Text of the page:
One winter night I had to make a run to my local CVS to pick-up a prescription. I pulled into the parking lot where I saw a young mother struggling in the middle of the parking lot after her cart of goods had tipped-over and her young son had fallen from the cart as well. I quickly parked my car, ran over to help. The picture with this post is the actual parking lot where it happened.
Luckily, her son wasn’t hurt. She was incredibly thankful as we got all the contents back into the cart. It was then that I noticed two adults parked and sitting in a car about 15 feet away and facing the young mother. They had been sitting and watching everything unfold before I arrived and while I was helping. I asked the young mother “Have those people been watching you the whole time? Did they even offer help?” She smiled and said “Um, no.”
I was pretty angry and started walking towards the car of adults but said to myself “Ron, forget it. It’s not worth it.”
The same things happen all the time at work. I bet you can identify someone who’s struggling to belong, to get solid footing with their job, falling-behind on a project. Do we look the other way when we see this? Do we pretend we don’t notice? Do we say “not my problem?”.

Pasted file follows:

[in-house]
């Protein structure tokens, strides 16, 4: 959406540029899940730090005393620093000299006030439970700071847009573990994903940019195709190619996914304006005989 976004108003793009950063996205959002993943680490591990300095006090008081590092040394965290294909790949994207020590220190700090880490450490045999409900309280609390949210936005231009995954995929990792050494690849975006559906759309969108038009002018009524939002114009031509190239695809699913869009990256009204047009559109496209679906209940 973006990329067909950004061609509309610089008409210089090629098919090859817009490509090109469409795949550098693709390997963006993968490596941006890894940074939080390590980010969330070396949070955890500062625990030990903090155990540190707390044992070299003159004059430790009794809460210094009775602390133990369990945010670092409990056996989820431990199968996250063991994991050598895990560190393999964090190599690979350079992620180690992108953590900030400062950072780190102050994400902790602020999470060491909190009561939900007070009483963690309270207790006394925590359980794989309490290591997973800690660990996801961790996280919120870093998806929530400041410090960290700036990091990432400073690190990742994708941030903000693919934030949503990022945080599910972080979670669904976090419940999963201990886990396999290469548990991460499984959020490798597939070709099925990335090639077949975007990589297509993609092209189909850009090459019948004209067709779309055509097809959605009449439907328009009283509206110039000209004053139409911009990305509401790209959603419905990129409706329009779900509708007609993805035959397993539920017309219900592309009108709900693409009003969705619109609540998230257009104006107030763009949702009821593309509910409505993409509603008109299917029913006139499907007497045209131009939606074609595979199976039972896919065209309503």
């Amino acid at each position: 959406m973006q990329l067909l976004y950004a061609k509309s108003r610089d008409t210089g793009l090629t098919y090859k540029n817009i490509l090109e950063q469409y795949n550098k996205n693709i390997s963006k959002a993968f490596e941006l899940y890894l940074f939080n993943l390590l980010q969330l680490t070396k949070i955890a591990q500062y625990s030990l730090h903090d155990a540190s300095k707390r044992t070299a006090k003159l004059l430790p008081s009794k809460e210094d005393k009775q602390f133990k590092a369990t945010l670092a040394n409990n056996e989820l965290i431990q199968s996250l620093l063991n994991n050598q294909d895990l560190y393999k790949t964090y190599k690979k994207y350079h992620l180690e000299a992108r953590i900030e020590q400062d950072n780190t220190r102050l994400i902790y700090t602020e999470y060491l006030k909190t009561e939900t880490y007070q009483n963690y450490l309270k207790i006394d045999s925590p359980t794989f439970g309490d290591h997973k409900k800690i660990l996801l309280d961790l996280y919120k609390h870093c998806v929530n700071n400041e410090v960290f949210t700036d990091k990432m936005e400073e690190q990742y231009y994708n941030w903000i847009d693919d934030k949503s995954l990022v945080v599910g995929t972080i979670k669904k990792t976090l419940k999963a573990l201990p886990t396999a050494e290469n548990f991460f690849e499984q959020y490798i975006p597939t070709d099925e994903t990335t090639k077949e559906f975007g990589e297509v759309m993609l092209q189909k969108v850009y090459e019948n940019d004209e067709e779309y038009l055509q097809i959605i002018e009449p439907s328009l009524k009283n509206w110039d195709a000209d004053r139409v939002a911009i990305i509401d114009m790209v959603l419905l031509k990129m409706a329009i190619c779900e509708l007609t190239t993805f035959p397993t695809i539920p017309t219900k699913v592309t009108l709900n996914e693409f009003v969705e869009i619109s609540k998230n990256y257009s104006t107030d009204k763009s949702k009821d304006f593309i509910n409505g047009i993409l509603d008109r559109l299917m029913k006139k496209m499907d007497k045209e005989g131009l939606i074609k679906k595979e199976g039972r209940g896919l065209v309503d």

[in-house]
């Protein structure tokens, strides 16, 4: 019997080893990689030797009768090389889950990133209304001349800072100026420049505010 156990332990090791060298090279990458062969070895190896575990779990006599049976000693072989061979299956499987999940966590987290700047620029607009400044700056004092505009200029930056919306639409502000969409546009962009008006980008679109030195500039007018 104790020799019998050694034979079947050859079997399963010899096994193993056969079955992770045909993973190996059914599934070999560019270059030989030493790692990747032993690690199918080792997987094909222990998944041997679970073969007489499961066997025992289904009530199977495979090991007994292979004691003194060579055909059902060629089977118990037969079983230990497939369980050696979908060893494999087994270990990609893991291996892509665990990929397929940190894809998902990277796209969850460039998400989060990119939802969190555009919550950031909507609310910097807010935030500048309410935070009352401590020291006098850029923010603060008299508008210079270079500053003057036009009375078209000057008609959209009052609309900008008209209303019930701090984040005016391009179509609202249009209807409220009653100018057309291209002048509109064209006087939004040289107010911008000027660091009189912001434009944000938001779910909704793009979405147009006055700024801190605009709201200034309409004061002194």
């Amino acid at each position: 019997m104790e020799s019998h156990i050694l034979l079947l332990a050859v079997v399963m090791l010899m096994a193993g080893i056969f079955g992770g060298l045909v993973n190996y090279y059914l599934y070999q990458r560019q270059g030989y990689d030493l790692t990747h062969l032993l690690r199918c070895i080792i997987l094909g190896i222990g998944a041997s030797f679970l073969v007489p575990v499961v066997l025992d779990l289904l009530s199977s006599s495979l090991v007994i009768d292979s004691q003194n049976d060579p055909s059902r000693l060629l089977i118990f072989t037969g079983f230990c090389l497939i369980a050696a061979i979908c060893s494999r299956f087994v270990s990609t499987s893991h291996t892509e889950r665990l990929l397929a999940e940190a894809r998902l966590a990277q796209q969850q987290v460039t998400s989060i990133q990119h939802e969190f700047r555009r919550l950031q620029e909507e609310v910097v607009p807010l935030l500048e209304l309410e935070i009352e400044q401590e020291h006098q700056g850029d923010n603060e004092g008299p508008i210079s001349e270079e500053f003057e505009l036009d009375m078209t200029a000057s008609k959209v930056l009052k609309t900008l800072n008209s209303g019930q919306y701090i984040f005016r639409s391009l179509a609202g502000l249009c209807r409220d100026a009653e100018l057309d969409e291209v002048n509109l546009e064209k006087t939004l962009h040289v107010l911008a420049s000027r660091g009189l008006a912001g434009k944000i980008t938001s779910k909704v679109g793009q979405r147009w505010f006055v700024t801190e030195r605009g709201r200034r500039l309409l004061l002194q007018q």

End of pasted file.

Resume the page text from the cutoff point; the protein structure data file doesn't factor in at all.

Everyone, everywhere needs to go home at the end of the day feeling consequential, knowing that what they do at work is valued and that people truly depend on them.
Struggling on the job can lead to incredible feelings of self-doubt, sadness, isolation, hopelessness. That’s where inviting someone to lunch comes in. That’s where asking people how they’re doing comes in. That’s where patterning good work behaviors comes in. That’s where mentoring comes in.
I’m not sure that I buy-in to the idea that we all need a best friend at work but we all need to know that our co-workers care enough about us to help when we’re struggling.